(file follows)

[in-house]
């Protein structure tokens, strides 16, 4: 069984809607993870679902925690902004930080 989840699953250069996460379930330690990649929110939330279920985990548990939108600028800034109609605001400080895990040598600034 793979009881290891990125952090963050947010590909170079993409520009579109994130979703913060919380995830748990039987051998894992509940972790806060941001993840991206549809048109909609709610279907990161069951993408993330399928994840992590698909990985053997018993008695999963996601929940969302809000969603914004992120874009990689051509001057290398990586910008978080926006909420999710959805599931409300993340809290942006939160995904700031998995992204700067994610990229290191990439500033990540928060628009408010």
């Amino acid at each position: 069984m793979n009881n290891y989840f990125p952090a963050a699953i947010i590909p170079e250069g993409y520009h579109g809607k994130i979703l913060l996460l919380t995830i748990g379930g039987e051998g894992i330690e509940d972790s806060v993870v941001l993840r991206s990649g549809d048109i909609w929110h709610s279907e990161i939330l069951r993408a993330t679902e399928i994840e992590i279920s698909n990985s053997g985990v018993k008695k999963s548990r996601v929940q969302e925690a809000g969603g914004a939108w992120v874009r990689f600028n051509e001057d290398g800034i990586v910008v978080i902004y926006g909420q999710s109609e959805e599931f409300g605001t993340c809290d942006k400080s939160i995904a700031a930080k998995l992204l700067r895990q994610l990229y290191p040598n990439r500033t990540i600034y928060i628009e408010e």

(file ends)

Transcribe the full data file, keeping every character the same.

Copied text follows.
[in-house]
């Protein structure tokens, strides 16, 4: 069984809607993870679902925690902004930080 989840699953250069996460379930330690990649929110939330279920985990548990939108600028800034109609605001400080895990040598600034 793979009881290891990125952090963050947010590909170079993409520009579109994130979703913060919380995830748990039987051998894992509940972790806060941001993840991206549809048109909609709610279907990161069951993408993330399928994840992590698909990985053997018993008695999963996601929940969302809000969603914004992120874009990689051509001057290398990586910008978080926006909420999710959805599931409300993340809290942006939160995904700031998995992204700067994610990229290191990439500033990540928060628009408010």
């Amino acid at each position: 069984m793979n009881n290891y989840f990125p952090a963050a699953i947010i590909p170079e250069g993409y520009h579109g809607k994130i979703l913060l996460l919380t995830i748990g379930g039987e051998g894992i330690e509940d972790s806060v993870v941001l993840r991206s990649g549809d048109i909609w929110h709610s279907e990161i939330l069951r993408a993330t679902e399928i994840e992590i279920s698909n990985s053997g985990v018993k008695k999963s548990r996601v929940q969302e925690a809000g969603g914004a939108w992120v874009r990689f600028n051509e001057d290398g800034i990586v910008v978080i902004y926006g909420q999710s109609e959805e599931f409300g605001t993340c809290d942006k400080s939160i995904a700031a930080k998995l992204l700067r895990q994610l990229y290191p040598n990439r500033t990540i600034y928060i628009e408010e």